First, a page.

The Department of Justice said on Tuesday that it will not bring federal charges against the six police officers involved in the death of Freddie Gray.
The officers were charged by [Maryland] state prosecutors after Gray's neck was broken in the back of a police transport wagon in April of 2015. The 25-year-old was handcuffed and shackled at the time, but he was unrestrained by a seat belt.
Three officers were acquitted at trial. Baltimore State's Attorney Marilyn Mosby dropped the remaining state cases.
The Gray family's attorney, Billy Murphy, says the Justice Department informed him on Tuesday that no charges would be filed.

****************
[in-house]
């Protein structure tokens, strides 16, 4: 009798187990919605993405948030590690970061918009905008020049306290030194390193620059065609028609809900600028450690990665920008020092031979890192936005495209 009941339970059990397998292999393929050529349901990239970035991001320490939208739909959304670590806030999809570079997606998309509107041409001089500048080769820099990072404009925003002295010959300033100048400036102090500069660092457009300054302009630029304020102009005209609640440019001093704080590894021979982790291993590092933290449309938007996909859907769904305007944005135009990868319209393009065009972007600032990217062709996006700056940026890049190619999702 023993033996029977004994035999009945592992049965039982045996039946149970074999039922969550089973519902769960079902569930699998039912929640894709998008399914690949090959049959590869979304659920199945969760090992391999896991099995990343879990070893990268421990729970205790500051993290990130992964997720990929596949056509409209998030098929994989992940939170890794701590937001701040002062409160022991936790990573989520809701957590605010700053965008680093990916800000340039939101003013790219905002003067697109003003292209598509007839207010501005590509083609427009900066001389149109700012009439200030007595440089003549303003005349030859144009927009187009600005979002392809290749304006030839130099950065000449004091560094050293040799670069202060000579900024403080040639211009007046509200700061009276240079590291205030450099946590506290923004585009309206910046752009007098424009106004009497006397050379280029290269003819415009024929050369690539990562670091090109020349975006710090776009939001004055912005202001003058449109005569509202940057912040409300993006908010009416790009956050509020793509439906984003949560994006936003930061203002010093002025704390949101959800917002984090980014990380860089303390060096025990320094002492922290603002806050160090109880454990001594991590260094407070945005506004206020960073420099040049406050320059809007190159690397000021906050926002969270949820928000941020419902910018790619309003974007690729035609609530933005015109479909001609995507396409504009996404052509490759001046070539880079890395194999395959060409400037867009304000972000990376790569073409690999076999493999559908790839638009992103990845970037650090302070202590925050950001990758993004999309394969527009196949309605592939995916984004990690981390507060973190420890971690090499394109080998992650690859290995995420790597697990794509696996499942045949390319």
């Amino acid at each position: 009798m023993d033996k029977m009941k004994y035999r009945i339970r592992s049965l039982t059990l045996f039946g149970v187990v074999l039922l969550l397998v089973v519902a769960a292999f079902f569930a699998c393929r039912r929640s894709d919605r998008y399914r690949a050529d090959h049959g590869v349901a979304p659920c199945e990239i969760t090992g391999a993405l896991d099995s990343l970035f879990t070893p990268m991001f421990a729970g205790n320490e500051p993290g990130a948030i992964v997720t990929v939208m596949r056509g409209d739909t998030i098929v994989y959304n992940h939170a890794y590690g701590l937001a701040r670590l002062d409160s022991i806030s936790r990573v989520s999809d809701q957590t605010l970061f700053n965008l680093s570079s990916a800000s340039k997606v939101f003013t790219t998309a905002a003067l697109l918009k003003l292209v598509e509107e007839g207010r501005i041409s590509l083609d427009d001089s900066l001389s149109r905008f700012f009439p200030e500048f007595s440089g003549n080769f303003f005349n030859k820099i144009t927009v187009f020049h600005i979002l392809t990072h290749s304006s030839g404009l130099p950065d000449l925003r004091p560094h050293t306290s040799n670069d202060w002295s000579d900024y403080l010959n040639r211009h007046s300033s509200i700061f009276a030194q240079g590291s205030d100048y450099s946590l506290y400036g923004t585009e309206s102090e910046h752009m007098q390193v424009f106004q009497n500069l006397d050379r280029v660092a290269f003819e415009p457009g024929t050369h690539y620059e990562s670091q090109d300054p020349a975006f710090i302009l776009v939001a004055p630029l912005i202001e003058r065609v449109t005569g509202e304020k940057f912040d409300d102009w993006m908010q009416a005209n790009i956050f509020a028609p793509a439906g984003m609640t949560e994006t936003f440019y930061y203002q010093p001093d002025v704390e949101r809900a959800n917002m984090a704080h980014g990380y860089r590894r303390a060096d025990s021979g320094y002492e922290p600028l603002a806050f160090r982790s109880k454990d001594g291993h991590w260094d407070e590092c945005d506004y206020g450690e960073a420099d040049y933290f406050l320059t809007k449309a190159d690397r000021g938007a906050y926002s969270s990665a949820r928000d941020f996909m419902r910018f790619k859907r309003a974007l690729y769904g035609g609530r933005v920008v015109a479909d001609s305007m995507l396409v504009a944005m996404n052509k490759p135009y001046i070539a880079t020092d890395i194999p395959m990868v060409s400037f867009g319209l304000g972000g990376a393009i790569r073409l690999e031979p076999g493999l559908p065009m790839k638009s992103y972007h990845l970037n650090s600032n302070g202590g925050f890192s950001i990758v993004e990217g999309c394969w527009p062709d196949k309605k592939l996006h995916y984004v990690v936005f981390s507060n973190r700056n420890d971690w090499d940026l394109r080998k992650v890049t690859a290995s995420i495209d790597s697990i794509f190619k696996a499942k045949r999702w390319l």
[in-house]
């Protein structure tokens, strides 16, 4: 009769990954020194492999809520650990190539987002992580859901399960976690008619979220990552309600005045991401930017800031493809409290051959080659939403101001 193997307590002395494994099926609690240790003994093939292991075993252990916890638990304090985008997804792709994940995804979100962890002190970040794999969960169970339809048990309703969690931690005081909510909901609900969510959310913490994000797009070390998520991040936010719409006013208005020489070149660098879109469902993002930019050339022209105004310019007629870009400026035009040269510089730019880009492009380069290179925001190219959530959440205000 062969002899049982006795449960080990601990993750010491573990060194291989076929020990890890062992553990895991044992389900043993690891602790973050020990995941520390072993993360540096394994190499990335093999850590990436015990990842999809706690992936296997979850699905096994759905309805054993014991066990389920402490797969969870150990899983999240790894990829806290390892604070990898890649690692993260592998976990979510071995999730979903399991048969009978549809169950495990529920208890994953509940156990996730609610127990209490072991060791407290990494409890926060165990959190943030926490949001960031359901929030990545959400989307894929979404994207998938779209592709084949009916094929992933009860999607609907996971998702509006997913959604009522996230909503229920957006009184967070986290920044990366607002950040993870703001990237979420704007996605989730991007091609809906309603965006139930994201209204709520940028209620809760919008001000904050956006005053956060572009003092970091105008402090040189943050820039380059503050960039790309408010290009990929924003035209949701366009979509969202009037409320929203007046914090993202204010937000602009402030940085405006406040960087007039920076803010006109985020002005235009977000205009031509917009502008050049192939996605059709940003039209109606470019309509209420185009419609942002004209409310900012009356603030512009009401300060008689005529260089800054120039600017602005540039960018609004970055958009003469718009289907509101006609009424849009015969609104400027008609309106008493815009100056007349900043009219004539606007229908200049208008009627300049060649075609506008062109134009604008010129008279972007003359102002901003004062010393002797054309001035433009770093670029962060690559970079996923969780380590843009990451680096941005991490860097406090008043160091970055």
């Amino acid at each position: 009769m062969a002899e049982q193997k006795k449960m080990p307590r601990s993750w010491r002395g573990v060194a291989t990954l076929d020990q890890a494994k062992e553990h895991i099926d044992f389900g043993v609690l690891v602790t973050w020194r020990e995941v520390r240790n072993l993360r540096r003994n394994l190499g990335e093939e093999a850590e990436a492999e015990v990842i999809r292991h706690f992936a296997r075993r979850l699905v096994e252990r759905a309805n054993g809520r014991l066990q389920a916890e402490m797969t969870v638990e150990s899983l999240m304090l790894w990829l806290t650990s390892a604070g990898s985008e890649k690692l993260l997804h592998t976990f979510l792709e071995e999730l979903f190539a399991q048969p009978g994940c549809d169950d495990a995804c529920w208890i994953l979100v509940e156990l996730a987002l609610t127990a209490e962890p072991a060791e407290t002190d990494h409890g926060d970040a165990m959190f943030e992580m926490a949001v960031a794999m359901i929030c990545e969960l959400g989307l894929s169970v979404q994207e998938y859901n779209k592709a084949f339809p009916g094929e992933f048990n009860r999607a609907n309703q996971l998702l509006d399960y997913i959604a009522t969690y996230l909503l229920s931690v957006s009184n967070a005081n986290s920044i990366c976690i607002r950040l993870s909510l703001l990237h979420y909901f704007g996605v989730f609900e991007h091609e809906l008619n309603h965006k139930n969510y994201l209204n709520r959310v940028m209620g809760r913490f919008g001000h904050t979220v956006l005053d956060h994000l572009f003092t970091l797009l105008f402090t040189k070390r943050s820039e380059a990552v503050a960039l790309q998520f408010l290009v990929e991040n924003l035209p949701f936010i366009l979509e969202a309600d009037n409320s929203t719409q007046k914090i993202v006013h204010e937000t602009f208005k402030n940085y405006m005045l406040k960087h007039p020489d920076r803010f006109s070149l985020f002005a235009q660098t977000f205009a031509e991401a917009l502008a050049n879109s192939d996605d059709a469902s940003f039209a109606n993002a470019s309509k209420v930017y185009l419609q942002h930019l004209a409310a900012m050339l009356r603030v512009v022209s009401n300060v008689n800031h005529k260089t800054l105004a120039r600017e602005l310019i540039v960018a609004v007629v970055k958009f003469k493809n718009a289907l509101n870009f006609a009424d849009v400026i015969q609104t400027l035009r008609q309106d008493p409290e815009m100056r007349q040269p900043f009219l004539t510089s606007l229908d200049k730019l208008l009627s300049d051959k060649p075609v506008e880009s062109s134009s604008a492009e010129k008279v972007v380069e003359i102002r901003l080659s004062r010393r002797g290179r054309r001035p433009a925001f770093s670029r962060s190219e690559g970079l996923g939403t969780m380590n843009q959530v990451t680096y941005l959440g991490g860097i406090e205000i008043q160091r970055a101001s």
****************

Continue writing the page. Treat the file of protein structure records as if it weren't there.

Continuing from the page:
Five officers face internal disciplinary trials, scheduled to begin Oct. 30.
The investigation into Gray's death has been ongoing since 2015.
A report released by the Justice Department last year in the aftermath of Gray's death found that the Baltimore Police Department (BPD) "routinely conducted unlawful stops and used excessive force, disproportionately targeting black residents."
In a statement on Tuesday reacting to the news, Sherrilyn Ifill, president of the NAACP Legal Defense and Educational Fund, said: "We know that spines do not break without cause, and the DOJ and BPD's credibility to make change a reality in Baltimore hinges not just on their ability to institute much needed reforms to police training, policies, and practices, but also on their success in bringing to justice officers who abuse their power and take the lives of innocent residents."
"The onus is now on the BPD to hold these officers accountable at their disciplinary trials this fall and winter," Ifill concluded. "Baltimore will be watching."